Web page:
Wednesday, August 5, 2009 - 3:20 PM

COS 79-6: Ecological implications of rhizosphere priming effects

Weixin Cheng, Biao Zhu, and Daniel Keck. University of California


Understanding mechanisms embedded in root-soil interactions is a crucial topic in terrestrial ecosystem ecology.  Rhizosphere priming effect, defined as an accelerated rate of soil organic matter (SOM) decomposition by the presence of live roots in comparison with soil incubation without roots, is one of the key mechanisms modulating plant-soil interactions.  Results from numerous experiments have shown that rhizosphere effects may accelerate SOM decomposition by as much as 380% or inhibit decomposition by 50%, depending on the specific plant-soil conditions.  Plant species, types of mycorrhizae, soil types, atmospheric CO2 concentrations, plant growth stages, and photosynthetic rates have been identified as important variables in controlling the magnitude of rhizosphere priming effects.  We have also linked rhizosphere priming effects with two possible mechanisms: (1) accelerated soil microbial turnover rates; and (2) transpiration-induced drying-rewetting cycles.  Overall, we have made some progress towards identifying and understanding rhizosphere priming effects. However, potential ecological implications of rhizosphere priming effects have not been adequately examined.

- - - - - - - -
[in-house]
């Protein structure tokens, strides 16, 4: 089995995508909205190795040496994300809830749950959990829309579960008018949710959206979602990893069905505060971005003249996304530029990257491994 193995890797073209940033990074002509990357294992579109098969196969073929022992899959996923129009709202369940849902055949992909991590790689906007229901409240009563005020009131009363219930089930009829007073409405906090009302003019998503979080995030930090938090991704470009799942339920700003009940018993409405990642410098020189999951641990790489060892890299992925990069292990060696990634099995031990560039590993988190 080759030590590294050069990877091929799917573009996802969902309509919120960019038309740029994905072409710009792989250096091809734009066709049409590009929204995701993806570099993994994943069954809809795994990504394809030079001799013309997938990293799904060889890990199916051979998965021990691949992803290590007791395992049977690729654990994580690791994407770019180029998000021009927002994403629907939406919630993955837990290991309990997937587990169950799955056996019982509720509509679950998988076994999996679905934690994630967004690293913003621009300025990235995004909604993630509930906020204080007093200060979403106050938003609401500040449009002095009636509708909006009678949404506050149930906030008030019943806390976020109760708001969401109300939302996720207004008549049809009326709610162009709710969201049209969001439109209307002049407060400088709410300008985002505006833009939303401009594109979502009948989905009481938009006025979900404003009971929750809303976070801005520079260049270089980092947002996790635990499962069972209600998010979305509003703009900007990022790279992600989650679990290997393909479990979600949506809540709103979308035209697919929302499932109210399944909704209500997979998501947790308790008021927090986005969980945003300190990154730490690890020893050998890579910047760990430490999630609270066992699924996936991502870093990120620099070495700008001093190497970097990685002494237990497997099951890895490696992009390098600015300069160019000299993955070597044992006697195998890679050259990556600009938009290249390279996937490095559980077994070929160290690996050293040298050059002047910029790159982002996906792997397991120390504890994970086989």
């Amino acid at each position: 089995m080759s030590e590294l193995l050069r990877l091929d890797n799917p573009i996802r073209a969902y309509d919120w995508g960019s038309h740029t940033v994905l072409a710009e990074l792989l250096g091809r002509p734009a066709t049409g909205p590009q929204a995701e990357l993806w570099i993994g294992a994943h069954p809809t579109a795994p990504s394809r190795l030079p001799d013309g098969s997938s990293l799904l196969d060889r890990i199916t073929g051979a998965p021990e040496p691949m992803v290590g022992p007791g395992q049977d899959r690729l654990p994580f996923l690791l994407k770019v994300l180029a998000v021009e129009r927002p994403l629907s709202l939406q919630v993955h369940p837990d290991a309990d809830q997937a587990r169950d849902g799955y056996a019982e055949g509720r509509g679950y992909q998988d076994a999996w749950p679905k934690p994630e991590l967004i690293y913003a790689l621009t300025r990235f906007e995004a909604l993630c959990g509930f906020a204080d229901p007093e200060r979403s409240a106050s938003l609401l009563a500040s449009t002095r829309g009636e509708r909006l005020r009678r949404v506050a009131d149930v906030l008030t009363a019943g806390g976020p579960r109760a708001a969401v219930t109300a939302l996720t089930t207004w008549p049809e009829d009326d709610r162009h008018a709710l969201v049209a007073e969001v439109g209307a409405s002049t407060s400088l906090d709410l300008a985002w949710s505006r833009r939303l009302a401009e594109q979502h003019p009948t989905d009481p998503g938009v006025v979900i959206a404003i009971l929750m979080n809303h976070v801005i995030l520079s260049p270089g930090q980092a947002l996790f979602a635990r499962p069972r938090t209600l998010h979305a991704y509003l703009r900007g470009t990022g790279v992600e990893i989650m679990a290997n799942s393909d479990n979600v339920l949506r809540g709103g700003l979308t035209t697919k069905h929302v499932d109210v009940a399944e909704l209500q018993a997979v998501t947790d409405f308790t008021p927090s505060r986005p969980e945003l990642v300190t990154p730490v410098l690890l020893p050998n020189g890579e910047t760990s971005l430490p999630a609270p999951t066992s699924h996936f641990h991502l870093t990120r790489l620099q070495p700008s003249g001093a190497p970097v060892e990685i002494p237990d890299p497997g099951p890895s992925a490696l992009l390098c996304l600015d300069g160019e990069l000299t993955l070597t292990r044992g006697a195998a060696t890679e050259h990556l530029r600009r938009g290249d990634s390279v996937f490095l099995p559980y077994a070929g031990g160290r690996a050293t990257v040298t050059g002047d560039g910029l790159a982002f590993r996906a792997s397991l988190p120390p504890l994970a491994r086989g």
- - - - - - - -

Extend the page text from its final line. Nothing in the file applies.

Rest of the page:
One apparent ecological implication of the rhizosphere priming effect is a need to change our existing paradigm of SOM decomposition, so that the rhizosphere’s control on SOM decomposition can be integrated into our general models in a similar way as we do with temperature and moisture.  Because of the common occurrence of significant rhizosphere priming effects, SOM decomposition rates from root-free soils should be considered highly unrealistic in the context of field ecosystem processes.  Furthermore, we may infer that the level of rhizosphere priming should be higher in ecosystems with higher primary production because rhizosphere priming is positively controlled by photosynthetic capability.  Regarding to resource allocation and functional balance, the highest potential rhizosphere priming should occur in ecosystems with an intermediate level of nutrient availability, because nutrient-rich conditions tend to reduce belowground allocation and nutrient-poor conditions tend to reduce the overall primary production, therefore, the driving power for rhizosphere priming is low under both scenarios.